David Lean had already completed two of his most highly regarded and well-respected movies of his prestigious career. With 1957's The Bridge on the River Kwai and 1962's Lawrence of Arabia, Lean basically defined how a director should make a gigantic film epic. So some three years later, he followed up with 1965's Doctor Zhivago, a film I'm still digesting -- for good and bad -- some three days later.
A doctoral student who grew up with an adopted family of sorts, Yuri Zhivago (Omar Sharif) is an aspiring poet in the early 1910s in Russia. He marries childhood friend and longtime love, Tonya (Geraldine Chaplin), and starts a family. Growing up with a single mother, Lara (Julie Christie) goes through some harsh teenage years as she deals with a troubled single mother. As Russia is thrust into World War I -- the fighting eventually turning into the Russian Revolution -- Yuri (working as a doctor) and Lara (as a nurse) meet amongst the aftermath of a battle. They are instantly drawn to each other as they work side-by-side, but as the conflict escalates, this is a relationship that seems doomed to failure.
Wow, I'm not proud of that plot synopsis. It sounds like I'm reading a cheesy romance novel. Anyways, onto bigger, better and more on-point things. This is a GIGANTIC movie as one would come to expect from a David Lean epic. With locations in Spain, Canada and Finland, the scale is a pleasure to watch. Lean and cinematographer Freddie Young shoot each scene -- the snow-capped mountains, the desolate wastelands, the flower-covered plains -- like a Renaissance painting. It is a stunningly gorgeous film, one you can just sit back and experience. Composer Maurice Jarre's score won the Oscar -- rightfully so -- with Lara's Theme (listen HERE) an instantly recognizable, beautiful tune, one that you'll be humming for days. The sets are expansive, the cast numbering in the thousands with extras, and the story covers a time in history (Russia in the 1910s/1920s) that is rich with depth.
So what happens then? Why do I feel conflicted about this Lean-directed epic? In a 200-minute movie, there exists little to no story. It moves from location to location and time to time with transitions that can be jarring at times. My lack of knowledge about Russian history certainly did NOT help my enjoyment and/or appreciation of what was going on. I don't think lyrical is the right description, but it's all I'm coming up with. Story is also a word I use lightly. It isn't really a story so much as a budding relationship that develops over many years and all the people caught up and effected by it. We see snippets of a time/conflict/place, and then zip to another spot. Because of that, I never felt in tune with what was going on, feeling at times very disconnected from the plot.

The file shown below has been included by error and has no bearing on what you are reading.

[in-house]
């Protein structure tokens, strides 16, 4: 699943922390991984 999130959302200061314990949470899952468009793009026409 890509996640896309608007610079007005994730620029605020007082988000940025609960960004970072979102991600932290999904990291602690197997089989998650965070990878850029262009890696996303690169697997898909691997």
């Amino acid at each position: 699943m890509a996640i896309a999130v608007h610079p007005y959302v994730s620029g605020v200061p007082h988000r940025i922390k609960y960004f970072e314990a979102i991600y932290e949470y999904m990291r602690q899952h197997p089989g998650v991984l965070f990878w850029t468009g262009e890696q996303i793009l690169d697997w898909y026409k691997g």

And onto the cast, much easier to decipher. For one of the all-time great love stories, I didn't think much of the chemistry (or lack of) between Sharif and Christie. Omar Sharif is a very talented actor, and he does a fine job as Yuri Zhivago showing a man's flaws, imperfections and talents. Christie too as Lara is an interesting character, neither individual perfect by any means. I appreciated that. We're watching human beings, not immaculate individuals, but in terms of on-screen chemistry I was not buying Sharif and Christie as a couple that is drawn to each other in an unexplained way, not letting time or circumstances tear them apart. Christie is stunningly beautiful as Lara with Lean electing to photograph her like an angel, especially her blue, blue, BLUE eyes.
The name recognition from the supporting cast will draw in many film fans and understandably so. You don't put a cast together with the likes of Rod Steiger, Alec Guinness, Tom Courtenay, Chaplin, Klaus Kinski and Ralph Richardson together without causing a stir in the acting department. Among that group, there isn't a weak link in the bunch. Some are more impressive than others -- Steiger, Guinness, Chaplin and Kinski -- but the lack of a true, developing story hurts all of the performances. Steiger and Courtenay disappear for long stretches, only to reappear as the story requires. I just don't know how to describe this. I enjoyed the actors, enjoyed seeing their performances, but something just didn't click.
There are moments of near perfection amidst some of the rather leisurely 200-minute running time. After a sluggish first 45-60 minutes, things get flowing at a quicker, more enjoyable pace. Not surprisingly, the high points are several chaotic, impressively staged action sequences. One especially, Bolshevik cavalry charging across an ice-covered lake, stands out. An encounter between Russian replacements and Russian deserters on a wayward, desolate plain is simple in its brutality. Much of the success in these moments come from the visual that Lean and Young created. A framing device at the beginning and end with Guinness (a veteran Communist officer) interviewing a young woman (Rita Tushingham) who could be Yuri and Lara's daughter too is especially effective. The ending too goes right for the jugular, a heart-breaking ending for Yuri and Lara.
I'm torn on what to do here. I can appreciate why so many film fans adore this movie. I can also easily appreciate why some struggle to go along for the ride. Not to use a cop out, but I fall somewhere in between. I loved parts of it, liked others and struggled to go along for other portions. I love both 'River Kwai' and 'Lawrence' so Zhivago had some big shoes to fill in the expectations department, but it never quite lived up to them. Still a must-see film just for the scale and talent involved, but not the classic I was hoping it to be.
Doctor Zhivago <---trailer (1965): ** 1/2 /****